Battle of the Brains - Greeks VS GDIs

These are some athletic greeks
 These are some athletic greeks

Your trash can is overflowing with empty cans of red bull and cheese-crusted paper plates from late night pizza.  You look like Hodor from Game of Thrones and your pajamas reek from overuse.  You’re dreaming of worthless facts that you’ve crammed into your head.  Why is this happening?  Well, you’re either recovering from finals week or in the midst of it.  So the real question is, which type of people perform better in the world of academia
– the Greeks or the GDIs?

A number of studies have been performed over the past ten years that all support statistics crowning the Greeks as the winner in the battle of the brains.  In some cases, “timely” graduation rates were nearly double and grade point averages were approximately five percent higher across multiple universities.  Here are some theories as to why Greeks score higher in more than just the social scene.

1) Greeks are more competitive: From the intramural fields to homecoming competitions, Greeks take pride in doing well and winning at everything.  You can eat six slices bro?  I can eat two full pizzas!  You can pull off lulu and flip flops to class?  I’m going in pure body paint!  You only have three parking tickets this semester?  My dad paid for ten already!  The natural competitive nature of people in the Greek community pushes each other to attempt to excel in everything they do – even scoring higher in the classroom.  I still remember two stoners competing over who could smoke more weed and still score a B on a creative writing final.  Amazingly, they both aced the test….but their math grades ended up suffering a bit.  Who needs the left side of their brain anyway?


2) Greeks are more organized: It’s no secret that Greeks live in a more structured environment.  Wake up at 8:00 am.  Library by 8:30.  Dinner at 5:00.  Intramurals at 7:00.  Get hazed at 10:00 pm.  Study at 11.  And that’s just the pledges!  In truth, Greeks chose to join a house to be part of “the club”.  Most of the days and weeks are structured around group activities, which makes everyone keep a pretty good schedule and generally speaking, remain organized.  Even the nine girls crammed into one small room on the third floor of their sorority sequence their clothes and heels in the closet to minimize their “get-ready” time.  And what does all this seemingly immaterial organization lead to?  More organization in the classroom, in their houses, and in life.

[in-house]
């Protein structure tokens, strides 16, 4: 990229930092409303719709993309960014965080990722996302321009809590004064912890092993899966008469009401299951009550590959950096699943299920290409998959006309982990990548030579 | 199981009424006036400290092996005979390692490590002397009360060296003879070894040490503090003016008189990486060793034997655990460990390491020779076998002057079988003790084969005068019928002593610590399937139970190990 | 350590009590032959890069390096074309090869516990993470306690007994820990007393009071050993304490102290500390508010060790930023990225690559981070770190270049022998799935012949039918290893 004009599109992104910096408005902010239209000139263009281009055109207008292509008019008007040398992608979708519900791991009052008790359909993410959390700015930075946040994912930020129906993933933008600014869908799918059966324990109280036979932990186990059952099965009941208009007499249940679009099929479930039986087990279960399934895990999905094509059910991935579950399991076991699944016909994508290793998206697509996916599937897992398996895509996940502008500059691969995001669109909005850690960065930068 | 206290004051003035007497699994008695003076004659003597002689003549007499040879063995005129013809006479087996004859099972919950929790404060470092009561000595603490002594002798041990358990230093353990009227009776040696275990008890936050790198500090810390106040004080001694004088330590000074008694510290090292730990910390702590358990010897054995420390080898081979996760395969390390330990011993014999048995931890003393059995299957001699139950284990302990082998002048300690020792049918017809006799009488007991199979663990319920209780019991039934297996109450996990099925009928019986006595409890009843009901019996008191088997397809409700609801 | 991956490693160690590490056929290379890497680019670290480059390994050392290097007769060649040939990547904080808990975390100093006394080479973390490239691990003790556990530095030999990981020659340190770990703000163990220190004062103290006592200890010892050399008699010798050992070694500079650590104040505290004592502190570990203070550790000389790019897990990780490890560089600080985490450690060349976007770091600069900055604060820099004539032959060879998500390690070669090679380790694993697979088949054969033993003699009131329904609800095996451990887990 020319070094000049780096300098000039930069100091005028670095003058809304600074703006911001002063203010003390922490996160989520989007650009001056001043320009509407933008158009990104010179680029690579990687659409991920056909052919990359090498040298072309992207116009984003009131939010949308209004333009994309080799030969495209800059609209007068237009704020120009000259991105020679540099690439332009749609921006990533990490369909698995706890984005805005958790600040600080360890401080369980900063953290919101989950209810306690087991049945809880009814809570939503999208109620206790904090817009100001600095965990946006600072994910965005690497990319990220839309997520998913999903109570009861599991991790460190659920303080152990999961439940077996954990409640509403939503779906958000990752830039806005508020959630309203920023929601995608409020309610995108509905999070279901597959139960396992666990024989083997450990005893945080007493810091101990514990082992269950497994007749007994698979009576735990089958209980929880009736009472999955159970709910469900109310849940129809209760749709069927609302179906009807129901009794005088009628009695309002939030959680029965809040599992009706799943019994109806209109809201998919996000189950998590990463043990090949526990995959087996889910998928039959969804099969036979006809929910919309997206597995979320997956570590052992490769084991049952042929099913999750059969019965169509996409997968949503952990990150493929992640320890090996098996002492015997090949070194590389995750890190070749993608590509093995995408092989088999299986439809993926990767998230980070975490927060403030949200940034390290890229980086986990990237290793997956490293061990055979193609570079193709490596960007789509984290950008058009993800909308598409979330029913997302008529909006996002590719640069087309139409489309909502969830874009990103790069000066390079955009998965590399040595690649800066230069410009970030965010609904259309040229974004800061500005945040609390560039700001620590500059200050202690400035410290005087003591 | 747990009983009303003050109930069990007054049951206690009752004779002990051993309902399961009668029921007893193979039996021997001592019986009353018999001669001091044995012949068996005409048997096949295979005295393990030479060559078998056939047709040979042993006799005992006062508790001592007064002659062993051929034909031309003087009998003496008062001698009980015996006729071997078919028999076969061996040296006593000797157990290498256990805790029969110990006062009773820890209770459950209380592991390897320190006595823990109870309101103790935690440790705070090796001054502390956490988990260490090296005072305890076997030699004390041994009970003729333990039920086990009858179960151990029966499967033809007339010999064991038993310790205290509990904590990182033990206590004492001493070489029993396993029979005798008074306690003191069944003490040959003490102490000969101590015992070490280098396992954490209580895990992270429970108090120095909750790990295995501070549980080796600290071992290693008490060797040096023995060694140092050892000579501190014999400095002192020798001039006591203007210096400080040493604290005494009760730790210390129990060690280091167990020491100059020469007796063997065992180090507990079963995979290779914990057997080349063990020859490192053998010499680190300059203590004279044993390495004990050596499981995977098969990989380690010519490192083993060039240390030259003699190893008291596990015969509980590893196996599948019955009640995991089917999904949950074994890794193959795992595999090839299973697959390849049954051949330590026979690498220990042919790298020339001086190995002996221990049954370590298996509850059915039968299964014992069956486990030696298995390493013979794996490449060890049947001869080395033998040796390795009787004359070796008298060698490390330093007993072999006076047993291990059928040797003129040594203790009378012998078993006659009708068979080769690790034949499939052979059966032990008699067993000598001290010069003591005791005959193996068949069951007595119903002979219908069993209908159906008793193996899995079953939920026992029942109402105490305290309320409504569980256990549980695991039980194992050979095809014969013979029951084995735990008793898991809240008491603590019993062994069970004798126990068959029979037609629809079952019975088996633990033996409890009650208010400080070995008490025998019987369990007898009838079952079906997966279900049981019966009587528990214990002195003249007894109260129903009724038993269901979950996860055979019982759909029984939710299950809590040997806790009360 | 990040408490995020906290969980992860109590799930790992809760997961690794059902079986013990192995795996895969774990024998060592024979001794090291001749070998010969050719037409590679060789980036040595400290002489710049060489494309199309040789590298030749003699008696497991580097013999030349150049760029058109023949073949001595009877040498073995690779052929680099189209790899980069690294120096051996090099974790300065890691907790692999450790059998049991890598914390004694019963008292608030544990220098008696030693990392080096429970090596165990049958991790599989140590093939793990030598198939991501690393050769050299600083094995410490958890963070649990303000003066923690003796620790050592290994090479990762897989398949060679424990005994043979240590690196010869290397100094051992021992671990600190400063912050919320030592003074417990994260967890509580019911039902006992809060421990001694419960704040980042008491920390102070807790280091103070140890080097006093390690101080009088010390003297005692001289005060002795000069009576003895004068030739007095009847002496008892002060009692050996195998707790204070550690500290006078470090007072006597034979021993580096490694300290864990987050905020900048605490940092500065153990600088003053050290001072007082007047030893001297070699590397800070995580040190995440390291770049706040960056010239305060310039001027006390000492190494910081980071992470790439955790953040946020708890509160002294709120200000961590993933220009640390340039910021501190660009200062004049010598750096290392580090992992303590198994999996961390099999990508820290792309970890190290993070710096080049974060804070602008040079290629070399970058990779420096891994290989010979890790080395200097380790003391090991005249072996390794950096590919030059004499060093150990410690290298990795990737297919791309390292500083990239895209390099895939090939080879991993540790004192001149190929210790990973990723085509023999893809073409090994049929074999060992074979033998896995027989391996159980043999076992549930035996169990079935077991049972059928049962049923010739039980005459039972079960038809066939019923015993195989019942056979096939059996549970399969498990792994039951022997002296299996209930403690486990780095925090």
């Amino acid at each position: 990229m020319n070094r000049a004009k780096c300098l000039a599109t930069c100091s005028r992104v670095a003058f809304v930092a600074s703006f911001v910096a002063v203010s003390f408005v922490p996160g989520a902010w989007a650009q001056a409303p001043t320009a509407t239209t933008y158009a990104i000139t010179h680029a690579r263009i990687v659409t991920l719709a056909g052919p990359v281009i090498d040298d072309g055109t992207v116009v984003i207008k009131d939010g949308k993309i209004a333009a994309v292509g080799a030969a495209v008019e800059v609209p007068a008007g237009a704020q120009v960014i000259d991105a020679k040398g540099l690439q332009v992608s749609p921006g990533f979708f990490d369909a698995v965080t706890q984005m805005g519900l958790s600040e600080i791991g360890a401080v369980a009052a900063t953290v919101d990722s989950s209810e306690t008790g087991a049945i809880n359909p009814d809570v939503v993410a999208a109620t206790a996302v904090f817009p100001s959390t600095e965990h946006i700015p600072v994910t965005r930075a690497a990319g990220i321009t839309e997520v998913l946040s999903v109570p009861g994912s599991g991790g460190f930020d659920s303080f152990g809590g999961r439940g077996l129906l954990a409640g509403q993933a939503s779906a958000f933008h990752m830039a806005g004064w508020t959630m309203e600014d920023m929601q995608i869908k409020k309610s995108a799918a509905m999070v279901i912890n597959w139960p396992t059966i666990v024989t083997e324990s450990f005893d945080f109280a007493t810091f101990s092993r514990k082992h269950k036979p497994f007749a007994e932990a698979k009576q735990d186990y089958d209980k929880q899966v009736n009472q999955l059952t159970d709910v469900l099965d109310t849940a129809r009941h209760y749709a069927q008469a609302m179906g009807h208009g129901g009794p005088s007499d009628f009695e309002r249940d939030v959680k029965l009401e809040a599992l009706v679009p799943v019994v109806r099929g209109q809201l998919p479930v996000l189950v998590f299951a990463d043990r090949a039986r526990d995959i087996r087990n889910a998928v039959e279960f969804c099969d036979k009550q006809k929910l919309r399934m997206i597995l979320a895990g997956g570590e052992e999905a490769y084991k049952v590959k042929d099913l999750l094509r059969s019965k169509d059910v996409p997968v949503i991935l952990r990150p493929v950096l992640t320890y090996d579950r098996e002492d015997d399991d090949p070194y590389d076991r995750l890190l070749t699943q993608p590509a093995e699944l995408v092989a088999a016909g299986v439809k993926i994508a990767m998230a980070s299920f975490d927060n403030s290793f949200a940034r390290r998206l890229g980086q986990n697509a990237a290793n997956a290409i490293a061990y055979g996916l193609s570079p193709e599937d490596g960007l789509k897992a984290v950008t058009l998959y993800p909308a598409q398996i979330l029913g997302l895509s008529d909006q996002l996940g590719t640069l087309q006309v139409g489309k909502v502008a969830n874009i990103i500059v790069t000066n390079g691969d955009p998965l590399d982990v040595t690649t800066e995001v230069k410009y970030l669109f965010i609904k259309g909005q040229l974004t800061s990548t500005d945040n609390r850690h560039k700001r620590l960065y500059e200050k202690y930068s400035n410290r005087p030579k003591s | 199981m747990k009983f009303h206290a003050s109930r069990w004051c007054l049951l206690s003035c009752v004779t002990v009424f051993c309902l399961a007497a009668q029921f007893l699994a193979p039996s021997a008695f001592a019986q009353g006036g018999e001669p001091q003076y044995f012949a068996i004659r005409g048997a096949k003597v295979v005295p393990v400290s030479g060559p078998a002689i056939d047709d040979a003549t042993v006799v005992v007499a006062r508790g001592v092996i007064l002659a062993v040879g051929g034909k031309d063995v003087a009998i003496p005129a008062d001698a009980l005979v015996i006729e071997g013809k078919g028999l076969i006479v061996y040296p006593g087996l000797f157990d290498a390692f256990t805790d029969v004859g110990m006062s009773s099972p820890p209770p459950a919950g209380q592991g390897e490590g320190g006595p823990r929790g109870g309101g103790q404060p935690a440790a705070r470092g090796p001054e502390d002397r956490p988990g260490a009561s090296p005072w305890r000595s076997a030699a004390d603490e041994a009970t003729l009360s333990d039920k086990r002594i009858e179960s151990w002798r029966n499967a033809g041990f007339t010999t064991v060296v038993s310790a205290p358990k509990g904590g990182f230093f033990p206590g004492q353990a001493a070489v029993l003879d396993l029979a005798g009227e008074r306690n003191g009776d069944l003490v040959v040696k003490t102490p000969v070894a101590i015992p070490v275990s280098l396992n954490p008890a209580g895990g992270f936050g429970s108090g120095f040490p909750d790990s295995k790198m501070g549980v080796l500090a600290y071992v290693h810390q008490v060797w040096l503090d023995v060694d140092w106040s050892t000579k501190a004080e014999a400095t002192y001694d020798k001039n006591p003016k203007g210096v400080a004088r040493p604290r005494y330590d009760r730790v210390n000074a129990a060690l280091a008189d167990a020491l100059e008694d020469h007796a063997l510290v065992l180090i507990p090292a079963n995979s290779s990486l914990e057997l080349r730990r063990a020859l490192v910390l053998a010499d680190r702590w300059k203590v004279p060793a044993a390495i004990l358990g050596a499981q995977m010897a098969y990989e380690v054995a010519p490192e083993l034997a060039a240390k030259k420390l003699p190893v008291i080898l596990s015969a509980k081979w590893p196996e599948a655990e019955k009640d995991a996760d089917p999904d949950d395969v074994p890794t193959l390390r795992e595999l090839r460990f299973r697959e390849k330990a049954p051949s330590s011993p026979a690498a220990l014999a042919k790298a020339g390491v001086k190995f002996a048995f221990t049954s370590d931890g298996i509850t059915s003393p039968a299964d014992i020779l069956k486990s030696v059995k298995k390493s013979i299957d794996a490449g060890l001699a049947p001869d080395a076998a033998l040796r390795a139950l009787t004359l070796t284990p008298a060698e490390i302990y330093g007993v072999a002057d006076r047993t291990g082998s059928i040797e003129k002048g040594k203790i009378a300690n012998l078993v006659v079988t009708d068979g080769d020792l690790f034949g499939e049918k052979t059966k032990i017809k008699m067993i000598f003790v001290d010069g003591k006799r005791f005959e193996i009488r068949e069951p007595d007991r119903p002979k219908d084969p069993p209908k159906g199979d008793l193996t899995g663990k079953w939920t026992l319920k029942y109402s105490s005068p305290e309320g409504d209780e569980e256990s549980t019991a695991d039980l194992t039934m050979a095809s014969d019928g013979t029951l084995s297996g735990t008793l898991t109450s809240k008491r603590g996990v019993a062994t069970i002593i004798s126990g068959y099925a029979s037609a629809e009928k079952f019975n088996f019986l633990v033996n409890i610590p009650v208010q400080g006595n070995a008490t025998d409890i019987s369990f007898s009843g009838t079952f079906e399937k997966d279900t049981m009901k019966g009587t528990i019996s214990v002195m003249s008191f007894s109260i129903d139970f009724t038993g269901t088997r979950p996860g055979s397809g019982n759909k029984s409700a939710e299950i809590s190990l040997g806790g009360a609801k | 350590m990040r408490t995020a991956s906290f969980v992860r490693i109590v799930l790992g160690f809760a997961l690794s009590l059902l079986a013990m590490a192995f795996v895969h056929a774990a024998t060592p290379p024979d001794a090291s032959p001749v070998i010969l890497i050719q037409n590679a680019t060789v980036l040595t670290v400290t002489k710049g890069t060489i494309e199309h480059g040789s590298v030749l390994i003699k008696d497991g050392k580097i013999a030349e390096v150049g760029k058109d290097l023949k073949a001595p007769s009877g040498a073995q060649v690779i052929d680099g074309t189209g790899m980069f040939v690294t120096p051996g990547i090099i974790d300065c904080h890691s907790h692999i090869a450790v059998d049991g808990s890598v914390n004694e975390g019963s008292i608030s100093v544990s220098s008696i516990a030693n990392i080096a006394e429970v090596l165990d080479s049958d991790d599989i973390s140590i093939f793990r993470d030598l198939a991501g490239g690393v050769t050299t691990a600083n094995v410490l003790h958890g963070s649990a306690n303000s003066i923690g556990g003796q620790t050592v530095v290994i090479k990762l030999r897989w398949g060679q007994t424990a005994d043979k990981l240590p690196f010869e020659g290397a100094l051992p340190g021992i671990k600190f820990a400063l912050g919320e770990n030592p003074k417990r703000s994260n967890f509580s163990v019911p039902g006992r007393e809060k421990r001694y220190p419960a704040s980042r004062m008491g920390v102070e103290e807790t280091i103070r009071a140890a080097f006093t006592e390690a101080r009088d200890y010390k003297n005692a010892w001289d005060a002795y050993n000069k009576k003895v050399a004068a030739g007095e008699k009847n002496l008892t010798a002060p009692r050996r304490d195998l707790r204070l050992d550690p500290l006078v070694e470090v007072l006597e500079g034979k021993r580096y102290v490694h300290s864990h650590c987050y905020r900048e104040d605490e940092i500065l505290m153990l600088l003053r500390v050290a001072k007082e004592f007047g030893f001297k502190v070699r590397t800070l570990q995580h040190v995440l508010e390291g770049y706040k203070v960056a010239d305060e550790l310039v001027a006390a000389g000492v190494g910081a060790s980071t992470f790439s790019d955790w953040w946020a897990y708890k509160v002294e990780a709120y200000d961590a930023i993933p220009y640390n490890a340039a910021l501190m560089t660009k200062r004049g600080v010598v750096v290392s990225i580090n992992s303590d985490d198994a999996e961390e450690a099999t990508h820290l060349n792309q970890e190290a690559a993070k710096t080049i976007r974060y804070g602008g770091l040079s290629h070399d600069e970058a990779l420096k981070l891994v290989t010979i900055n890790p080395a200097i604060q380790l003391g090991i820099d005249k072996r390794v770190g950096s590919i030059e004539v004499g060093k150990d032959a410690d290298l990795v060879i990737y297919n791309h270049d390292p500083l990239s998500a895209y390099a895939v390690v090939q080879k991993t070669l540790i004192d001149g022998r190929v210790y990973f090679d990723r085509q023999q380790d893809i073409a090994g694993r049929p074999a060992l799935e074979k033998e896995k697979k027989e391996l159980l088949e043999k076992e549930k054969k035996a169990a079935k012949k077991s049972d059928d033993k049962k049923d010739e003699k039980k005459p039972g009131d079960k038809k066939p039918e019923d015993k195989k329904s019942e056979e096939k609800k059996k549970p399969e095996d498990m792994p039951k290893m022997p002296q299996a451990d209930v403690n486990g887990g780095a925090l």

3) Greeks have a more balanced lifestyle: The social benefit of being in a fraternity or sorority is fairly obvious.  You immediately have 99 best girl friends to shop with, fight with, talk behind the backs of, make up over a bottle of pinot grigio and vanilla cake, and then steal the boyfriends of….ok we’re getting carried away.  The point is that Greeks live full, balanced lifestyles.  The social life is built in and many of the day’s necessities (having stuff to eat, movies to watch, game rooms, and friends at every turn) is all under one roof.  This allows members to focus more on what’s left – the stuff in the classroom – and not spend time expending energy on what isn’t right in front of you.


4) Greeks raise the bar for other Greeks: We all know that kid who can sleep until sunset from partying the night before.  His door is almost always locked, his room as dark as a cave from a James Cameron movie, his floor littered with the clothes he’s worn over the entire semester.  But in dorm land, no one is knocking on their door or checking up on them.  In the fraternity, the brothers practically bring out the jaws of life to drag their comrade to the library or the classroom.  Plain and simple, Greeks raise the bar for other Greeks – they don’t want to see their friends fail or underperform.  And when one of them is doing exceptionally well, their success becomes contagious for the other members.  Humans are creatures of habit, and when we see someone do something the right way and get rewarded for it (i.e. get good internships, job offers, etc.), we want the same.


5) Greeks have a better perspective on long-term success: Why did you join a house?  Was it really just for the social life, or do you know something that the others don’t (even if you didn’t realize it until now)?  The reality is that most world leaders work well with others, thrive in competitive environments, want to swim with the sharks, be the whale in the ocean instead of the carp in the town lake.  The power of the network you’ll make in the Greek community and through your friendships with your brothers and sisters has infinitely more long-term value than having a study-buddy in at the end of your dorm hall. 



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